The sciatic nerve is the largest in the body and is a combination of five nerve roots originating in the lower spine. Spanning down the buttocks and thighs to the soles, the main role of the sciatic nerve is to connect the spinal cord to skin and muscle in the lumbar spine area. It controls the muscles of the back of the knee and lower leg and provides sensation to the back of the thigh, part of the lower leg, the sole, and along the outer edge.
Sciatica is nerve pain that occurs due to irritation of the sciatic nerve. The pain, which might feel like a bad leg cramp or a shooting pain that makes standing or sitting nearly impossible, is typically felt from the lower back to behind the thigh and radiates down below the knee. The distribution of the pain depends on which nerve root is affected. It is rarely due to irritation of the sciatic nerve itself.
Some causes of sciatica include:
- A herniated or slipped disc: This is the most common cause of sciatica. The herniated disc puts pressure on a nerve root resulting in pain.
- Spinal stenosis: This results from narrowing of the spinal canal, which puts pressure on the nerves.
- Spondylolisthesis: It occurs when one vertebra slips out of place such that it is out of line with the one above it, narrowing the opening through which the sciatic nerve exits.
- Obesity: This can lead to sciatica because excess body weight can put stress on the spine.
- Piriformis syndrome: This occurs when the piriformis muscle, which lies deep in the buttocks, becomes tight and spasms, thus putting pressure on and irritating the sciatic nerve.
Below are symptoms that are often associated with sciatica:
- Pain from your lower back/spine into your butt and down the leg
- Mild aching to sharp, burning pain in the affected area
- Pain that worsens when coughing or sneezing
- Burning or tingling in the leg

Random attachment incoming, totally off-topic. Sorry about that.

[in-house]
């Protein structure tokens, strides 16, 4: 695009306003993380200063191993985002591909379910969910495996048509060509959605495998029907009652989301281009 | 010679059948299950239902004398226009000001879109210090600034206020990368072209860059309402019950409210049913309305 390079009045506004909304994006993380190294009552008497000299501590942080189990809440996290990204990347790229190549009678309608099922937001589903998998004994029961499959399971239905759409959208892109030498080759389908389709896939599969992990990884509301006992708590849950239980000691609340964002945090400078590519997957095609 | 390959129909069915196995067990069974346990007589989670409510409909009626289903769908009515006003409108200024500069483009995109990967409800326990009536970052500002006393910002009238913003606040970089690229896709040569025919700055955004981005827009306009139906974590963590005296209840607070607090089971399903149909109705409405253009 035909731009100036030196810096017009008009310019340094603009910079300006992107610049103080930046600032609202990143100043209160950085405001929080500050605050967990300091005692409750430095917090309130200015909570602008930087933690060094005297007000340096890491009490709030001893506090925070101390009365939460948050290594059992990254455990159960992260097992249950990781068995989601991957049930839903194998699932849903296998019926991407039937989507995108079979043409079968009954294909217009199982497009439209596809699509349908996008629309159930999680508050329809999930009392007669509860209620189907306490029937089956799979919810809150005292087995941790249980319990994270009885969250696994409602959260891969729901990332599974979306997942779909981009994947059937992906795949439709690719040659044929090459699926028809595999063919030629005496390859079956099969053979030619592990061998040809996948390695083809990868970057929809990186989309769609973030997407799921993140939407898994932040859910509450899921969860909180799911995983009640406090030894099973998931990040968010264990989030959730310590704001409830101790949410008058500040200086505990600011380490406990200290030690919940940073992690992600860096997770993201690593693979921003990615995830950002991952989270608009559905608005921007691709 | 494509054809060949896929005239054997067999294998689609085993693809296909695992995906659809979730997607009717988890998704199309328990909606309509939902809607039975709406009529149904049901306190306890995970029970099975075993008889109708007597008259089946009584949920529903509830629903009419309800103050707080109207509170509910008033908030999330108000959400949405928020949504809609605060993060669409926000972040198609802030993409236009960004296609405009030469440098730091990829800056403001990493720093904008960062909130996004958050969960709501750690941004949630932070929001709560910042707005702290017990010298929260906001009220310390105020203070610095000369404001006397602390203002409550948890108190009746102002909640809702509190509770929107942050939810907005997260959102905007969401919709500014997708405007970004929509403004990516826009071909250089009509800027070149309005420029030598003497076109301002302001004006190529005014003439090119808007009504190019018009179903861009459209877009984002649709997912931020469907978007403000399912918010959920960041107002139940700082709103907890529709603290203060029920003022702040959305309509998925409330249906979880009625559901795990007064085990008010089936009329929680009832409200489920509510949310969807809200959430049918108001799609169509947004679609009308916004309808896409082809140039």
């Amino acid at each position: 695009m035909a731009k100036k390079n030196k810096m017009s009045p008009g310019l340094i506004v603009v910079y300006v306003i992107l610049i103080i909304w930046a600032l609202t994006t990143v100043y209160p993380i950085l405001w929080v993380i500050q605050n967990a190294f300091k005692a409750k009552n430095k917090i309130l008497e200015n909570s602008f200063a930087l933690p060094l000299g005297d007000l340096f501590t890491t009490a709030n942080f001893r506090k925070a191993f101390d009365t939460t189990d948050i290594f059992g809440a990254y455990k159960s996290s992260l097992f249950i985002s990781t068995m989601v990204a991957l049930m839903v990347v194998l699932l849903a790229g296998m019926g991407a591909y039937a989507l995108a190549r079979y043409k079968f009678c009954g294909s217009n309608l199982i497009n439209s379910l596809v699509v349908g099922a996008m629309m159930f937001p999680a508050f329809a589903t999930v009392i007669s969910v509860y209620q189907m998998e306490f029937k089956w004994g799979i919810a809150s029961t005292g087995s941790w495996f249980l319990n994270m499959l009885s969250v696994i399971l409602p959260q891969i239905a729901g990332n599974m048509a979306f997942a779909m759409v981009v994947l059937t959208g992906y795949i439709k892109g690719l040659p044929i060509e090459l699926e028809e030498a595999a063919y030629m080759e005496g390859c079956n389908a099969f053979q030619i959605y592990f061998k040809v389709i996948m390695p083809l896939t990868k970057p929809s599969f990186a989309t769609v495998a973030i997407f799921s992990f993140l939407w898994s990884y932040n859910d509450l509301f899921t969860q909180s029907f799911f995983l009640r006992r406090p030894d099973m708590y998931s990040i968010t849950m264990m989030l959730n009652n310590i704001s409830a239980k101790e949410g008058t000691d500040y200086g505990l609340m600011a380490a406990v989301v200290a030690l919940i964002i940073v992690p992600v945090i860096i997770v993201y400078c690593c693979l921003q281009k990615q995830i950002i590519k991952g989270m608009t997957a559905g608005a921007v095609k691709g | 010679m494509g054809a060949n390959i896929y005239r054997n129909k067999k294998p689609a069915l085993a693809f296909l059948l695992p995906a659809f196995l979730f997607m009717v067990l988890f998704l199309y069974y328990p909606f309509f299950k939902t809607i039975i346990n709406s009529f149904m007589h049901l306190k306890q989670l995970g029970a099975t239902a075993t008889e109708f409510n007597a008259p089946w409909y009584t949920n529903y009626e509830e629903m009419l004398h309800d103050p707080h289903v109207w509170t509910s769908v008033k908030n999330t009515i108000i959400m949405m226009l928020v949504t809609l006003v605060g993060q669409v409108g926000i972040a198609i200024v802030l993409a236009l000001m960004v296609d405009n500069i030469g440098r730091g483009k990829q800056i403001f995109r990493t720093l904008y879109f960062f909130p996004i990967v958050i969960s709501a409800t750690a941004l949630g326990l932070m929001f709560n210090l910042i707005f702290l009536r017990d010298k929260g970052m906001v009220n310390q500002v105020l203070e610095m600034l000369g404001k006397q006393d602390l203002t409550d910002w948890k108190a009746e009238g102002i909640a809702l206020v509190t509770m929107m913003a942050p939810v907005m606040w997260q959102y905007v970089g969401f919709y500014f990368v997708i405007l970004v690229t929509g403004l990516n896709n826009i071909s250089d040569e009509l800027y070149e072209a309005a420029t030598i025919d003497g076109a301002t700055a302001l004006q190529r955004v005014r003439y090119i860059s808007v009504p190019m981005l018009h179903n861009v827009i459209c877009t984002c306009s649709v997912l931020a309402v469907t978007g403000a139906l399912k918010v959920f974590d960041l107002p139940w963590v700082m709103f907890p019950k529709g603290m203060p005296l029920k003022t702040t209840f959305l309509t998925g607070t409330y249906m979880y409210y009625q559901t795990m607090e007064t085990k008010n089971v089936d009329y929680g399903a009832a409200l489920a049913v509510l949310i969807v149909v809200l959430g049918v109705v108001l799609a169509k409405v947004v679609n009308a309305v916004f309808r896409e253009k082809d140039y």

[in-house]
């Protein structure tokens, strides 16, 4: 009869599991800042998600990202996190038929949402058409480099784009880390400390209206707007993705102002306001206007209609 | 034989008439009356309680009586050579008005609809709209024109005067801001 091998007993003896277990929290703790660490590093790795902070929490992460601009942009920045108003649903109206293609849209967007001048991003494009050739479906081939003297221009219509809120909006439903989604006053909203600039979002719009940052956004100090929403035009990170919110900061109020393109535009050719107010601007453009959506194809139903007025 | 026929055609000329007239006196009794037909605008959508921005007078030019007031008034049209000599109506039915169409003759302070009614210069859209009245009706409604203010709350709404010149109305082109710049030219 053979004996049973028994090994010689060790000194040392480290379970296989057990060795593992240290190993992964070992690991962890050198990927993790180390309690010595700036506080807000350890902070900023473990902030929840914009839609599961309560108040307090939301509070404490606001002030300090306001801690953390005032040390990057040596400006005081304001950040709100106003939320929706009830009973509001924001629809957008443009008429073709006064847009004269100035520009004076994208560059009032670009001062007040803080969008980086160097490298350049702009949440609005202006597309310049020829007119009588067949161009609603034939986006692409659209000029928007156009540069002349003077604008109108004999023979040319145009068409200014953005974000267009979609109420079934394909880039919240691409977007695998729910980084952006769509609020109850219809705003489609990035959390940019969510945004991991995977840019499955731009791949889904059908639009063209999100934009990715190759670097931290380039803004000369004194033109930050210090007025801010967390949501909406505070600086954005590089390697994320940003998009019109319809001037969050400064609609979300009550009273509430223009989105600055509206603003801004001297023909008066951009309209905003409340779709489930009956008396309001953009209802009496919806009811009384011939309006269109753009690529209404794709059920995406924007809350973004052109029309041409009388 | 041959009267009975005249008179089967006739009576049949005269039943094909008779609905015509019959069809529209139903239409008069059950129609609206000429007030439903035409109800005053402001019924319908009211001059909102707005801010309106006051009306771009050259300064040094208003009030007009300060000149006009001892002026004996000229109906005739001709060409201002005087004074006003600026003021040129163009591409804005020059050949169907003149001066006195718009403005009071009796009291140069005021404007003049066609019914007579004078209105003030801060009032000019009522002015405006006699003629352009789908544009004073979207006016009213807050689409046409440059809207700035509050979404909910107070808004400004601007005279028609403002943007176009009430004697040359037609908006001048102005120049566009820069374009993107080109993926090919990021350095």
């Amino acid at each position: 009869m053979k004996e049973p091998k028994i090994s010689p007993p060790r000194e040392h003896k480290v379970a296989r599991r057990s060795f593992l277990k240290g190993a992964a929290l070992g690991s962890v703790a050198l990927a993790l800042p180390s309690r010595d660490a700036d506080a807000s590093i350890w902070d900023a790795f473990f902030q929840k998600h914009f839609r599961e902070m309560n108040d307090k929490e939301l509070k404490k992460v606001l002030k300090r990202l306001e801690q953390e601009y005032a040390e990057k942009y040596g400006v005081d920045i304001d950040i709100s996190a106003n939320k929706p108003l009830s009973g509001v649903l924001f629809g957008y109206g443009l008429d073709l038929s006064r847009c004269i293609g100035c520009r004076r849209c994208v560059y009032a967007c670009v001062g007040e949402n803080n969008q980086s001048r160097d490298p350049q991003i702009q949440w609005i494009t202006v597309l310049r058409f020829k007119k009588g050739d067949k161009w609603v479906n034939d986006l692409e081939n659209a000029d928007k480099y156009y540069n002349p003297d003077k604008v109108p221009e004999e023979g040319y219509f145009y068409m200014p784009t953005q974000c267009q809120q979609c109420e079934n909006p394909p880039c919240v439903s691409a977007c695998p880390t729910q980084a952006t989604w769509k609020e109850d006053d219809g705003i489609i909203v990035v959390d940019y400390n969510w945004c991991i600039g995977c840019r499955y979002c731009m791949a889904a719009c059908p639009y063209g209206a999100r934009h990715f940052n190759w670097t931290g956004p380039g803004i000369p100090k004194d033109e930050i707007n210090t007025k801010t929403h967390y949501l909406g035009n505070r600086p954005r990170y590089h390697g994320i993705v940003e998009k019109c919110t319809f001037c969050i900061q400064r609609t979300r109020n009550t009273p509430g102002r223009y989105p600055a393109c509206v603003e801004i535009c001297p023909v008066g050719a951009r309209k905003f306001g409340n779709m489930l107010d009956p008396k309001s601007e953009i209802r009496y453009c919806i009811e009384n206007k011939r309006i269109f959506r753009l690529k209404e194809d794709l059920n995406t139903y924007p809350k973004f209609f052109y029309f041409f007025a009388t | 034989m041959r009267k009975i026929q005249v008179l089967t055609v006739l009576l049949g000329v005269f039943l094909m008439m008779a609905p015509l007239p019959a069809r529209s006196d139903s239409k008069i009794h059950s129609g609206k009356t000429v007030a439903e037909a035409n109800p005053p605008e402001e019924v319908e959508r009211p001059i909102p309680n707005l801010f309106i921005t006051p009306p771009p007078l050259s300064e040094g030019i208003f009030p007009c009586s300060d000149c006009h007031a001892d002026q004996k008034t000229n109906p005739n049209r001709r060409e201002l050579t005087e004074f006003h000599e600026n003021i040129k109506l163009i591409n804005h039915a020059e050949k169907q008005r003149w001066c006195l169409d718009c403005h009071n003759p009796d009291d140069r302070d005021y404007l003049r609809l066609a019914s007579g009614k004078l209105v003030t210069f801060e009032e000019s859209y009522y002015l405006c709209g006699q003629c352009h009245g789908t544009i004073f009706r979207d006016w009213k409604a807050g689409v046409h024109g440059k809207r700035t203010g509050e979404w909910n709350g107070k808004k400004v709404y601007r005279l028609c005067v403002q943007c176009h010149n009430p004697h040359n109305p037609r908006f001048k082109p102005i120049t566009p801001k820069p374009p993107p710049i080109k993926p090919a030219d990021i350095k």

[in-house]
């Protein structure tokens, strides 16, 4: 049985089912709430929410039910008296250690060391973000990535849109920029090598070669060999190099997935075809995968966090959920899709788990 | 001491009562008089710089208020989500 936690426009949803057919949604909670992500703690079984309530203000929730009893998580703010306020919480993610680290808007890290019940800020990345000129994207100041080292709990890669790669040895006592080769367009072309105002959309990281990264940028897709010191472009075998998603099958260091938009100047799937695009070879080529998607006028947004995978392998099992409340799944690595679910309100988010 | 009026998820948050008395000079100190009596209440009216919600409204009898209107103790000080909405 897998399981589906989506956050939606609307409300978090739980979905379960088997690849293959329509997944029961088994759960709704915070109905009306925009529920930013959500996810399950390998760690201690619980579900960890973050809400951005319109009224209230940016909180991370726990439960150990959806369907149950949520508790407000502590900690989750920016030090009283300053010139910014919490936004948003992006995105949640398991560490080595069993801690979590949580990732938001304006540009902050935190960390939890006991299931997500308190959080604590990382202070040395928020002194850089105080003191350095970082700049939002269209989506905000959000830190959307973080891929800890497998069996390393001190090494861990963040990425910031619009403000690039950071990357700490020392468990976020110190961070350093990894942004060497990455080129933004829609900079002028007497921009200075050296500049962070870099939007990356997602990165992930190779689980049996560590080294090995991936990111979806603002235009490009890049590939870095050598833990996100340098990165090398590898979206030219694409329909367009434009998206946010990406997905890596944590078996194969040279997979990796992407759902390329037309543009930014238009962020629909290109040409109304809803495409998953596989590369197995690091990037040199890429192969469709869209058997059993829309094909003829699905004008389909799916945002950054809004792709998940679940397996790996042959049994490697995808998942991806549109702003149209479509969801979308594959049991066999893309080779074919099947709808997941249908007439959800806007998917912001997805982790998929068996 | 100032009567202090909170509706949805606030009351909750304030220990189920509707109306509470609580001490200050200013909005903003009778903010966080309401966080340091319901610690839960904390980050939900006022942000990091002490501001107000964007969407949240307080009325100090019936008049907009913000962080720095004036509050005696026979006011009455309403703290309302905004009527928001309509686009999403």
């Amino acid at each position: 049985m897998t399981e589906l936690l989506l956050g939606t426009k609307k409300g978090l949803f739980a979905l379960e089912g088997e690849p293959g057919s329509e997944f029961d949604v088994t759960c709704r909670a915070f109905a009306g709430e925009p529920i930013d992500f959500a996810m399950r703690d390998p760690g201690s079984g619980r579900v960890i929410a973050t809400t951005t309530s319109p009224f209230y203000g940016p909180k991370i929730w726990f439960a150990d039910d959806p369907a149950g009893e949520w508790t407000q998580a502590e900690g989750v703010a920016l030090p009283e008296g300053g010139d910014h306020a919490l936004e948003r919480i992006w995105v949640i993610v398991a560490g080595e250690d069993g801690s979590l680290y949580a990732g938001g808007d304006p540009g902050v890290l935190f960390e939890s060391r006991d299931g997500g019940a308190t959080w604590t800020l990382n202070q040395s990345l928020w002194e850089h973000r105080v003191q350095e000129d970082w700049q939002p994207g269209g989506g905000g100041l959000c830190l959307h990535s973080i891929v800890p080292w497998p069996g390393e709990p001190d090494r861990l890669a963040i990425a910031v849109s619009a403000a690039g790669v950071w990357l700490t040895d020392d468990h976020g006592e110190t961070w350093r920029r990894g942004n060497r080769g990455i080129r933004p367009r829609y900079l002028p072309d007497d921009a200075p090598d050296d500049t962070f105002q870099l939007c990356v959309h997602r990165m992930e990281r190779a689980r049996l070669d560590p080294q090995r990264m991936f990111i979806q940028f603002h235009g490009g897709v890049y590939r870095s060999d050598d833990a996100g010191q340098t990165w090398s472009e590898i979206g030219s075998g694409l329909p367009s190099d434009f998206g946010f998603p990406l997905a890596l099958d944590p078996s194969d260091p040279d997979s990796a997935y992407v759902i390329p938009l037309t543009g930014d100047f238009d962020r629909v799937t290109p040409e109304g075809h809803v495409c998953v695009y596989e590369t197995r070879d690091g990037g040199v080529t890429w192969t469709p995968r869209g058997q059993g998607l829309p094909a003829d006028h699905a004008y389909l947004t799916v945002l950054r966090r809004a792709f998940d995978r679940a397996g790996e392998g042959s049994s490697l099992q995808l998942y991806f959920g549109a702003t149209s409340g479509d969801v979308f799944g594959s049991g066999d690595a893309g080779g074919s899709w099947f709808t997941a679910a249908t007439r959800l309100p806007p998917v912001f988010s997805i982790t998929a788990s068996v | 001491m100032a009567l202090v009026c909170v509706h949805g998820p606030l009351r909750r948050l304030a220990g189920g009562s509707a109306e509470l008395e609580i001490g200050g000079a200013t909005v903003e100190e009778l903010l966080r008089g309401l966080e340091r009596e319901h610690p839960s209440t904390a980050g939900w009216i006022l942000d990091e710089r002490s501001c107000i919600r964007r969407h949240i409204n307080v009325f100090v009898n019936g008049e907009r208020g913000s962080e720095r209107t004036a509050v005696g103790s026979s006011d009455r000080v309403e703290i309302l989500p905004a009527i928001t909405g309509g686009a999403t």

- Muscle weakness
- Pain, generally on one side of the body
The severity of sciatica pain can vary widely. It can simply feel like a dull ache or intense shooting pains that are almost unbearable. A severe case of sciatica is often due to permanent damage to the sciatic nerve. The pain is often accompanied by symptoms observed in other areas of the body. These symptoms include:
- Bowel or bladder changes
- Sexual dysfunction
- Symptoms occurring in both legs
- Severe leg weakness that can hinder mobility
Diagnosis & Treatment
After discussing your medical history and your symptoms, the doctor will give you a physical examination which involves checking your reflexes and the strength of your muscles. For this, the doctor might ask you to lie down and raise your legs, walk on your toes, or stand up from a squatting position. They may also order one or more of the following imaging tests:
- CT scan
The choice of sciatica treatment depends on the length of symptoms and severity of your condition. These include:
- Physical therapies
- Medication treatment
- Lifestyle changes
Mild sciatic pain usually goes away in time. When you first experience sciatica, one or two days of bed rest may be needed. However, excessive bed rest is not recommended and it is important to return to activity as soon as possible, to help your spine and muscles stay strong.
While sciatica may not be completely avoidable, there are some medically approved ways to protect your back from recurring pain:
- Regular Exercise
- Maintain Good Posture When You Sit
- Be Mindful of Good Body Mechanics
If self-care measures fail to improve your pain, you should see a Spine Surgeon or Neurologist. If your pain lasts longer than a week, is severe, or becomes progressively worse, visit Regency Hospital, (Tower -1) consult expert Neurologists / Spine Surgeons